We Rock Out With Jeremy Holt to Talk Skip to the End
The bassist of a breakout ’90s punk band, Jonny falls apart when his band mate and best friend Kirk commits suicide. Twenty years later he struggles with heroin addiction, lost in the songs they created and desperate to relive the past, when he discovers that he can-literally. With the aid of a mysterious guitar, Jonny begins to make trips back in time, searching for the roots of Kirk’s unraveling. At Nar-Anon meetings and in conversations with his sponsor Emily, he starts to cope with the events that led to Kirk’s death. But by the time Jonny realizes that his visits can’t change the present, he might be too addicted to stop.
Writer Jeremy Holt tackles music, addiction, suicide, fandom, and more in Skip to the End whose hardcover collected edition is released this week by Insight Comics. With art by Alex Diotto, the comic is layered with multiple interpretations and absolute enjoyment for those who enjoy comics and music.
I got a chance to talk to Jeremy about the series and its multiple interpretations.
Graphic Policy: Skip to the End is clearly driven by your love of music. How did that go from your own fandom to a graphic novel?
Jeremy Holt: It was a freak accident. Early on I was fairly certain that I couldn’t pull it off. Trying to translate an audible medium through static images seemed like oil and water. Fortunately, what made these two compatible was a well written song that not only conveyed the sound of the times (early 90s), but more importantly complimented the on-going narrative. I have my good friend John Merchant to thank for that. He was my music guru in college. He truly shaped my passion for finding new bands.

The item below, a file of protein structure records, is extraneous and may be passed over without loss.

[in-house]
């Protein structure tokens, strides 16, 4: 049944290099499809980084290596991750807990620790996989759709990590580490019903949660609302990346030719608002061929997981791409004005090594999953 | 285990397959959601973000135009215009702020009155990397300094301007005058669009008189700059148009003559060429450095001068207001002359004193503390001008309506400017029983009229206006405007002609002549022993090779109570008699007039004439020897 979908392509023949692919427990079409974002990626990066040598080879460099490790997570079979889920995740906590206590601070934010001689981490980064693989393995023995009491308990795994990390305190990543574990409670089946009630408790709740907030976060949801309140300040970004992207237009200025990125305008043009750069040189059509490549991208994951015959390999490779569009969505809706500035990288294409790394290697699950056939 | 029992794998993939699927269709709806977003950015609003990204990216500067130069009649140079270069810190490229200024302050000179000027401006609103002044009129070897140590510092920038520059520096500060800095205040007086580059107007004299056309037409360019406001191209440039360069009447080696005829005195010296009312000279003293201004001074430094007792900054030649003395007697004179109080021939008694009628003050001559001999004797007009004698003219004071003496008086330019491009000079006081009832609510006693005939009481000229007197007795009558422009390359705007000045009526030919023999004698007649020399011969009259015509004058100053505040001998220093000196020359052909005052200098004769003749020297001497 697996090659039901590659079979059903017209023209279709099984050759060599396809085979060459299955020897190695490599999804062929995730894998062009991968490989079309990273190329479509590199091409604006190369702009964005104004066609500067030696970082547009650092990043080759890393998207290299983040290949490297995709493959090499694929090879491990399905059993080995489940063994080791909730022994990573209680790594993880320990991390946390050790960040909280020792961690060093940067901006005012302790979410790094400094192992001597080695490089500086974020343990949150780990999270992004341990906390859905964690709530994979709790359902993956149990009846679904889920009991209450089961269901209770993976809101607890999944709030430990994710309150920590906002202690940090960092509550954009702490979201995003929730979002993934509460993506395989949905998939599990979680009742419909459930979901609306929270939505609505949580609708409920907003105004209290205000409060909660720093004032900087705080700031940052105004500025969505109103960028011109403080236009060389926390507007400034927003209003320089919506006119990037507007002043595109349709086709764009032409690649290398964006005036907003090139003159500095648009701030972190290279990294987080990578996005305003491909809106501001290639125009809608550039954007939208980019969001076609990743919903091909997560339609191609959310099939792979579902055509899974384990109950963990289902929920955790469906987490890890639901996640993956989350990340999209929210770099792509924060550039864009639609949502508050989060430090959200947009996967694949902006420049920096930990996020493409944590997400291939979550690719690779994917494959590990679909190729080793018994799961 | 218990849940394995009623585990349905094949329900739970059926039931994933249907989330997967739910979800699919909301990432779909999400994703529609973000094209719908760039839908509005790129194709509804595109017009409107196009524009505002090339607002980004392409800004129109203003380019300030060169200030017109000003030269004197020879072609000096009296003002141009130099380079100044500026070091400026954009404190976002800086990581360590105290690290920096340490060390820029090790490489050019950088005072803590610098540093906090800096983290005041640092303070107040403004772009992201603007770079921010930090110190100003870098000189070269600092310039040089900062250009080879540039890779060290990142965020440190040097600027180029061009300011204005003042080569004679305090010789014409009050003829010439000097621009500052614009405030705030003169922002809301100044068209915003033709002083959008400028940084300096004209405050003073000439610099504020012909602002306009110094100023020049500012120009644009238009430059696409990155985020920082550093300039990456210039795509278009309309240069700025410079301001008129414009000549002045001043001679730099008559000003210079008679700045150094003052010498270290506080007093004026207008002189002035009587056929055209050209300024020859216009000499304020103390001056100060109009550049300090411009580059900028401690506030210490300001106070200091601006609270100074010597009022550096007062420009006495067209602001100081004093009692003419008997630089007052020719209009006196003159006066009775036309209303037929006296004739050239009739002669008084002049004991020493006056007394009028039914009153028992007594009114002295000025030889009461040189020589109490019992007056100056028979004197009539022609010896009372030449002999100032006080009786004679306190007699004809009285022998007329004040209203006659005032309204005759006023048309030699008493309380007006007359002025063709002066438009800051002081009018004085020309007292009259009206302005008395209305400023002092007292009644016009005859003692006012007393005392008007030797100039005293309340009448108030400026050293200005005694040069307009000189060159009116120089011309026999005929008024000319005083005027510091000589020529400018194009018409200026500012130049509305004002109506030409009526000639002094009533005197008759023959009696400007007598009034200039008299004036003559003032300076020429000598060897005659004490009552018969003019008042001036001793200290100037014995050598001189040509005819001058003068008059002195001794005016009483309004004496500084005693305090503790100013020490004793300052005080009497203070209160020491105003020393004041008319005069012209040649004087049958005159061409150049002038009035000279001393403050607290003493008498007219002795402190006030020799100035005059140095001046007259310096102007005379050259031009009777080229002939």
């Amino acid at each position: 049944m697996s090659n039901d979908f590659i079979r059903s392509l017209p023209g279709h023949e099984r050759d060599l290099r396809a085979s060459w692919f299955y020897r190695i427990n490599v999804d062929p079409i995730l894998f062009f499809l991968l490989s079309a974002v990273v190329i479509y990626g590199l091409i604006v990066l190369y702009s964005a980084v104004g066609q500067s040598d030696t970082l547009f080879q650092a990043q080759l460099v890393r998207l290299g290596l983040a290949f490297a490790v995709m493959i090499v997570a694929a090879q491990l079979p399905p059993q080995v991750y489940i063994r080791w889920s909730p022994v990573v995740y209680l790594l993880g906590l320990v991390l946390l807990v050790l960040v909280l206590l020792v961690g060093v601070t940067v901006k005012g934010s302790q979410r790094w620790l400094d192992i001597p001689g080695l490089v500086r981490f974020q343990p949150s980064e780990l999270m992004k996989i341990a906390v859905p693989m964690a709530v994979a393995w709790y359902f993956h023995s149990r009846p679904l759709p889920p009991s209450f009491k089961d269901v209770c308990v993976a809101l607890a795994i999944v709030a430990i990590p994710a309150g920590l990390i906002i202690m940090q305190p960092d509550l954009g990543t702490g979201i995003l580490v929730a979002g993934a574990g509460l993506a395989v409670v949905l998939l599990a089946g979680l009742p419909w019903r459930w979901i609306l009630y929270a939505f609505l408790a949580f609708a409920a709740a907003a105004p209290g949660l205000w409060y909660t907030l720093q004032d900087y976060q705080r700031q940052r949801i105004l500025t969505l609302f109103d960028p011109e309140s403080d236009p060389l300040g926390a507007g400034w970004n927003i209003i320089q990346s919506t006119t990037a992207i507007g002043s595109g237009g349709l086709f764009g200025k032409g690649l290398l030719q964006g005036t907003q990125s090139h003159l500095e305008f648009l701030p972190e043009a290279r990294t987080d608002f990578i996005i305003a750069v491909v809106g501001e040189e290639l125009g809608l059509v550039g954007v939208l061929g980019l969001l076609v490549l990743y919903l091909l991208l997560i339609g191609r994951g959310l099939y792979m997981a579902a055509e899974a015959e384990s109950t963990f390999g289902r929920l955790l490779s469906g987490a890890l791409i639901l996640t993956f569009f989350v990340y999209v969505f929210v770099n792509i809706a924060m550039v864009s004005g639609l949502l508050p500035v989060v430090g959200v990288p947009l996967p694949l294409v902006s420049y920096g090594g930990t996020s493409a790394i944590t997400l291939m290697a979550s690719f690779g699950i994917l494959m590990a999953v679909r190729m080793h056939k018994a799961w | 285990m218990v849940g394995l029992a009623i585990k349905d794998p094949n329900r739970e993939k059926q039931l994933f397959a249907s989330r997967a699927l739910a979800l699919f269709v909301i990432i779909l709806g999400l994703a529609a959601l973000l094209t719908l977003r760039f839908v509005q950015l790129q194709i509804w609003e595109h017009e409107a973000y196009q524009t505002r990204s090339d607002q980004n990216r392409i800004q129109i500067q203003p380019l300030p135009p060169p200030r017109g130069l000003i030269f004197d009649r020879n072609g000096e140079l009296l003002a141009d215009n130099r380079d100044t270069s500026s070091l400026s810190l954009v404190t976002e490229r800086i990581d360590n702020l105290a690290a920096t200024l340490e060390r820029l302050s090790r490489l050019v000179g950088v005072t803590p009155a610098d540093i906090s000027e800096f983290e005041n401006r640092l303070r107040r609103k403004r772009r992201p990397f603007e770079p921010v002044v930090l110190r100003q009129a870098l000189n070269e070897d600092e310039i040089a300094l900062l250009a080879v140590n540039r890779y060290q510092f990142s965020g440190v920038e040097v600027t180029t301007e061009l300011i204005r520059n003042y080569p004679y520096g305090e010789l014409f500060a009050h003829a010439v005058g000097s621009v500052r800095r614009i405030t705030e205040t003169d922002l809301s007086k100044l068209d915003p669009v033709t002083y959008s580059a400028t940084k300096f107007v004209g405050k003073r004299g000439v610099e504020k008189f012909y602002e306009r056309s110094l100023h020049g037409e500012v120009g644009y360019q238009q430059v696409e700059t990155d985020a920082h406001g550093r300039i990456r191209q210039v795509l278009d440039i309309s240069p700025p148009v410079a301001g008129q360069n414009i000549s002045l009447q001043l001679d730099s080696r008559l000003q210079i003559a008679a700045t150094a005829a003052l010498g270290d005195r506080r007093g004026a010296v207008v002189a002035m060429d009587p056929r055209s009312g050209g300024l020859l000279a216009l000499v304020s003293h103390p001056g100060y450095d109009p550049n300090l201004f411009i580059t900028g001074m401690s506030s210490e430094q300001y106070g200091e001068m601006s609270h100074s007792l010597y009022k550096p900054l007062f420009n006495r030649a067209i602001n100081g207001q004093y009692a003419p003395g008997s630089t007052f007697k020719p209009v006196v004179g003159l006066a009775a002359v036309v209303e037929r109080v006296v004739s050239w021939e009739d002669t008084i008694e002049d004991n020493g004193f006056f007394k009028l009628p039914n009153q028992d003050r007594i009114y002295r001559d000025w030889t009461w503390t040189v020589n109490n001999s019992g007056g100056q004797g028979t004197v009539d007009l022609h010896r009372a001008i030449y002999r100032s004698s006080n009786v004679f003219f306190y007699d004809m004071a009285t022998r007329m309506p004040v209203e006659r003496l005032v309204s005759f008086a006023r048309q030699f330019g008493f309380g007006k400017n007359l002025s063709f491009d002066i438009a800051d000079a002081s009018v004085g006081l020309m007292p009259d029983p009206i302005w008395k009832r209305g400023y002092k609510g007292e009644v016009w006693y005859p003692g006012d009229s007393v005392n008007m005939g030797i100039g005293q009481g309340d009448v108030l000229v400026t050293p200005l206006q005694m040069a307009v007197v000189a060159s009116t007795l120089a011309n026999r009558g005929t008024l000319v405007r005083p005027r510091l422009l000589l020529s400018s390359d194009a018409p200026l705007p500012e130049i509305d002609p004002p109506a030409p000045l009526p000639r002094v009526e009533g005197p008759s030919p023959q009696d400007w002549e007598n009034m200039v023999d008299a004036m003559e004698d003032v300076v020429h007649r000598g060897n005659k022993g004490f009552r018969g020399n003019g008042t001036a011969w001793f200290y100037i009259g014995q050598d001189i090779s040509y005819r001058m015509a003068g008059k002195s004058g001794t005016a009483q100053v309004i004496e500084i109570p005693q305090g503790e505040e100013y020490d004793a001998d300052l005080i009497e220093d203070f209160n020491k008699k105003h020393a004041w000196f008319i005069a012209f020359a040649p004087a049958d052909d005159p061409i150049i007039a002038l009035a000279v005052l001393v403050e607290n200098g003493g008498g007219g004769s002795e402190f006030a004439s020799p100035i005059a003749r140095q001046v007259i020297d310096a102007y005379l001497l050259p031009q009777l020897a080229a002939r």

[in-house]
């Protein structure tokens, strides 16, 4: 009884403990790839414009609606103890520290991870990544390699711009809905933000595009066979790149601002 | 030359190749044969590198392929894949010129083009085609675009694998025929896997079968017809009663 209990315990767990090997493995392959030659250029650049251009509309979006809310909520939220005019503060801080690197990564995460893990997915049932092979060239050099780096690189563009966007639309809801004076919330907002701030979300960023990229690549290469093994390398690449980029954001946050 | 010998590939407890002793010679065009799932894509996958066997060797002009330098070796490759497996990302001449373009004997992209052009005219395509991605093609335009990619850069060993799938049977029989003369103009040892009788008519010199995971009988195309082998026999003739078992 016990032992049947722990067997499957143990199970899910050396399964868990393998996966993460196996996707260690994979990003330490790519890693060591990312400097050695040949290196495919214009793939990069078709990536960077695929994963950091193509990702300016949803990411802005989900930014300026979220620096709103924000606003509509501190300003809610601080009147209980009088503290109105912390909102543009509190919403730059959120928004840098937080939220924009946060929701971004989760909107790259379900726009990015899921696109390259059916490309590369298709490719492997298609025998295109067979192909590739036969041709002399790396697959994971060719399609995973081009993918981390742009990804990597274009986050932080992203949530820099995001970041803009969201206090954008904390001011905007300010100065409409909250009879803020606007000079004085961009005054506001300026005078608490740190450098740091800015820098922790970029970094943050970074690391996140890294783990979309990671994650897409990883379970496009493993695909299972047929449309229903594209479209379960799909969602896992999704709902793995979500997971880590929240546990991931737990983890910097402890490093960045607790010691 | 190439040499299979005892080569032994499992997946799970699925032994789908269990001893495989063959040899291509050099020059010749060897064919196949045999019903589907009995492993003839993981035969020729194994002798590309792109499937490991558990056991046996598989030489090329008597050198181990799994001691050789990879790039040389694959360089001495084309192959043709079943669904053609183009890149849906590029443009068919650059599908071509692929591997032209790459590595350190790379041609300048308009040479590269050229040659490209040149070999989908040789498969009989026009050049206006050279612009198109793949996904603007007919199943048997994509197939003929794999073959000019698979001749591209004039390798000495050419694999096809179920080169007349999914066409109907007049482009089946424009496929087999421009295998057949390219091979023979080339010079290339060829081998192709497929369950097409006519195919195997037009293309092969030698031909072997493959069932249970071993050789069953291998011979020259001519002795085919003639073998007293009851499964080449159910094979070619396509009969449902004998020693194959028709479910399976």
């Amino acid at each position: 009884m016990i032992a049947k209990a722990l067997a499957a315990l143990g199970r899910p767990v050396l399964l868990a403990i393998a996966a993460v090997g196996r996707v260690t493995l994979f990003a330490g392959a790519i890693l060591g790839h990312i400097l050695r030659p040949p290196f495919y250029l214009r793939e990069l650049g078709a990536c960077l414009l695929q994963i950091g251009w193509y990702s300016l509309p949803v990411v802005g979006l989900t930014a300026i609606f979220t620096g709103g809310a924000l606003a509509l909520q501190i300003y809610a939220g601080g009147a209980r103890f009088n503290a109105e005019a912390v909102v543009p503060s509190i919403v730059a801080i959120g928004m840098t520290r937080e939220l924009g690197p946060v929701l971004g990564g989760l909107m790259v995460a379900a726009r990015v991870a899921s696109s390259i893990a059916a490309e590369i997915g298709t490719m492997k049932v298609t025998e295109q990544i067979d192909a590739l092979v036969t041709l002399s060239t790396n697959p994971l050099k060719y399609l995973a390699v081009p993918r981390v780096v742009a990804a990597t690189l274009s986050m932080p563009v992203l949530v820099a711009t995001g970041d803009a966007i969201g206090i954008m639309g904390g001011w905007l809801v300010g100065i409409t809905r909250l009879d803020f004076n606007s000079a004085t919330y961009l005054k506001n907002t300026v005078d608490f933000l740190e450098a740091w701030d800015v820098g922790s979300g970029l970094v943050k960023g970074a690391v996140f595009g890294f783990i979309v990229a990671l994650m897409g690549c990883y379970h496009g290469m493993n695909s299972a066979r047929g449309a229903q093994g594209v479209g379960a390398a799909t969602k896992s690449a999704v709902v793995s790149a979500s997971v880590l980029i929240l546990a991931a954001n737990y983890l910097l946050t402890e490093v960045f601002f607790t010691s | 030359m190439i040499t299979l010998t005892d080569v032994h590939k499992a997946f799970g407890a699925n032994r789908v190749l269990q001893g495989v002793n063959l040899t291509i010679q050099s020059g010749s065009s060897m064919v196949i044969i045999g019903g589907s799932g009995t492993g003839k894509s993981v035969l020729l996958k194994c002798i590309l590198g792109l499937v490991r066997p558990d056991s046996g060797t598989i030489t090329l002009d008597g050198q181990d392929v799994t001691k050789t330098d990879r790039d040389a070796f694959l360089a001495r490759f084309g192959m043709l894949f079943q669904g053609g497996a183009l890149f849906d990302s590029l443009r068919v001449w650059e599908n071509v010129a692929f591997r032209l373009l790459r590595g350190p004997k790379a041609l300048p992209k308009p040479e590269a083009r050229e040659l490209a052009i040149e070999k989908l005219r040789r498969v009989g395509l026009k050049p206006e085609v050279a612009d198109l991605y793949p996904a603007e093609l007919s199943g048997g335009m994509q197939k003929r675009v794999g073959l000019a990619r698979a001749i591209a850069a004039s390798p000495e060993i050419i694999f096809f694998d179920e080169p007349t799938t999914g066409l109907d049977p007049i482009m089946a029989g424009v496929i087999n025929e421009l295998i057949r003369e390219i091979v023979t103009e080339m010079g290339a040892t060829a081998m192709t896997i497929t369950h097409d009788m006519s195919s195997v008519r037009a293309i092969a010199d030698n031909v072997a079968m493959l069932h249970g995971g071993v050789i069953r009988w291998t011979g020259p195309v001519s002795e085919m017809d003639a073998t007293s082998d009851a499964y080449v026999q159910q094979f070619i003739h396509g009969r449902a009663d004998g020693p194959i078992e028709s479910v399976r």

GP: The story is inspired by Nirvana. What’s your earliest memory of them?
JH: My earliest memory would have to be hearing about Kurt’s death from a friend. Granted, the news wasn’t current. I had just moved from England to Norway, and was finishing 7th grade, which would have been ’97? I didn’t listen to any of that music then, but a friend Bastian Scholz told me that the lead singer of his favorite band had died a few years back.
I want to say that I vaguely remember getting crazy to “Smells Like Teen Spirit” at a middle-school dance, but I’m probably projecting my current love for them.
GP: There’s this concept of time travel which is really interesting. Where did that concept come from as opposed to just focusing on a band member’s struggles after fame?
JH: I have long believed that music is time travel. Smell too. We all collect sounds and scents that are time machines. I just didn’t know how to translate that into a story. Then I discovered Nirvana about five years ago, and the story started to fall into place quite quickly.
GP: The series was originally released as single issues and now is collected. Are there things you might have changed if it was just a graphic novel?
JH: I would have extended the page length. Due to a myriad of factors, me and my team wanted to contain the story to four issues. If I had a chance to re-work it, I would have extended the story by another forty pages at least.
GP: This might be a bit spoilery but the character of Emily is really interesting and how I thought about her and the story changed from single issues to the collection. At first I thought the story was just about Jonny but on a second read it also feels like a story about fandom and coming to acceptance with it. Was there a dual story there?